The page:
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Abstract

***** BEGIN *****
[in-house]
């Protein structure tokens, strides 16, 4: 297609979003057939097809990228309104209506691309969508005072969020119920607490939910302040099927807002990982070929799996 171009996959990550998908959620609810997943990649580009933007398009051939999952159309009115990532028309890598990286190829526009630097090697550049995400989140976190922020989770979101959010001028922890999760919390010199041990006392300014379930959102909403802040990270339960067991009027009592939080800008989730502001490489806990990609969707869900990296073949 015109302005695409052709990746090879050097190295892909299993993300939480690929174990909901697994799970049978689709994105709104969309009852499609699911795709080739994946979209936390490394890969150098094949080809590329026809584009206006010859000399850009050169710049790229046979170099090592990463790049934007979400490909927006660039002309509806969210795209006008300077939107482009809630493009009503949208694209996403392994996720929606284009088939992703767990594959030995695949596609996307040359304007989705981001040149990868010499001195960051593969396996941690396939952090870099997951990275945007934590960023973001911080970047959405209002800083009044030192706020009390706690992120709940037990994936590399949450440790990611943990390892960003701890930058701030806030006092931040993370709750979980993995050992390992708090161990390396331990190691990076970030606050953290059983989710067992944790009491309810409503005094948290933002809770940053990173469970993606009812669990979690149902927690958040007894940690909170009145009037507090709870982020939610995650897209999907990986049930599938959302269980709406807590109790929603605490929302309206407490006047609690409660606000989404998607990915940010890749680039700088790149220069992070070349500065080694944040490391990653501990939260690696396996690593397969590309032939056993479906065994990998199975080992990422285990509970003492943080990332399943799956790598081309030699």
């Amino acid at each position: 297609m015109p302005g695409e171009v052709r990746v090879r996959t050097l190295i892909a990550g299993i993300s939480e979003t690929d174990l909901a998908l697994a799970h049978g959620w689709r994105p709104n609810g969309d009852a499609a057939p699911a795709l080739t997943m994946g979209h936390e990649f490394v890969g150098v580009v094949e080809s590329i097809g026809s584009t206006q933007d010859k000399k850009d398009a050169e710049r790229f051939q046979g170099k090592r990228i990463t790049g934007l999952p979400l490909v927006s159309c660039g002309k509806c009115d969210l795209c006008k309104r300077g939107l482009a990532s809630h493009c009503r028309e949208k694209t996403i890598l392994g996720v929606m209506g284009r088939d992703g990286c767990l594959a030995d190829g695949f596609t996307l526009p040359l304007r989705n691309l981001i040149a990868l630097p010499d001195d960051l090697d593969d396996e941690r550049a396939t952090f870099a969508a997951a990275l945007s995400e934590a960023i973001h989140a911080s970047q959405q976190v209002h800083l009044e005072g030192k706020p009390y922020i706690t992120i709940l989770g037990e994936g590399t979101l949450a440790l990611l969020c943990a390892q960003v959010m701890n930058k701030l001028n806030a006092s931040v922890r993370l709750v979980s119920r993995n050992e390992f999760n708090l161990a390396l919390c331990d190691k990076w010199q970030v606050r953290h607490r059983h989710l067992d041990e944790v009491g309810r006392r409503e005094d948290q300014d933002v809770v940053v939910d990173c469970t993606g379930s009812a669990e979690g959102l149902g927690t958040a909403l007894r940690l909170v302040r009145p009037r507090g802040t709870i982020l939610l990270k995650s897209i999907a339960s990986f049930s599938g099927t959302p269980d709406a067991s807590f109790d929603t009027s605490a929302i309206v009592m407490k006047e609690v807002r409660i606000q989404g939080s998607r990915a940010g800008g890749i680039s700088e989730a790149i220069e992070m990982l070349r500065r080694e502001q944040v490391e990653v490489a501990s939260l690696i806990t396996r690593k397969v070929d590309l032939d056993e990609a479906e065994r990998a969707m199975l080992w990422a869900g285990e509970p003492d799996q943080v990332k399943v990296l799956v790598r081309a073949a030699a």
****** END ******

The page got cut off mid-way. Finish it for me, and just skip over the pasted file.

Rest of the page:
One hundred eighty-nine patients with rheumatoid arthritis were entered into a prospective, controlled, double-blind multicenter trial comparing placebo and methotrexate (MTX). One hundred ten patients completed 18 weeks of therapy. No remissions were seen, but patients able to tolerate low-dose pulse MTX therapy were significantly improved, compared with patients receiving placebo therapy, for all clinical variables measured, including joint pain/tenderness and swelling counts, rheumatoid nodules, and patient and physician assessment of disease activity. MTX treatment demonstrated statistically significant improvement over placebo in patients with anemia, elevated erythrocyte sedimentation rate, and rheumatoid factor. However, nearly one-third of the patients receiving MTX were withdrawn for adverse drug reactions, of which elevated levels of liver enzymes was the most common. Pancytopenia occurred in 2 patients taking MTX. All adverse drug effects resolved without sequelae. MTX appears to be effective in the treatment of active rheumatoid arthritis but requires close monitoring for toxicity.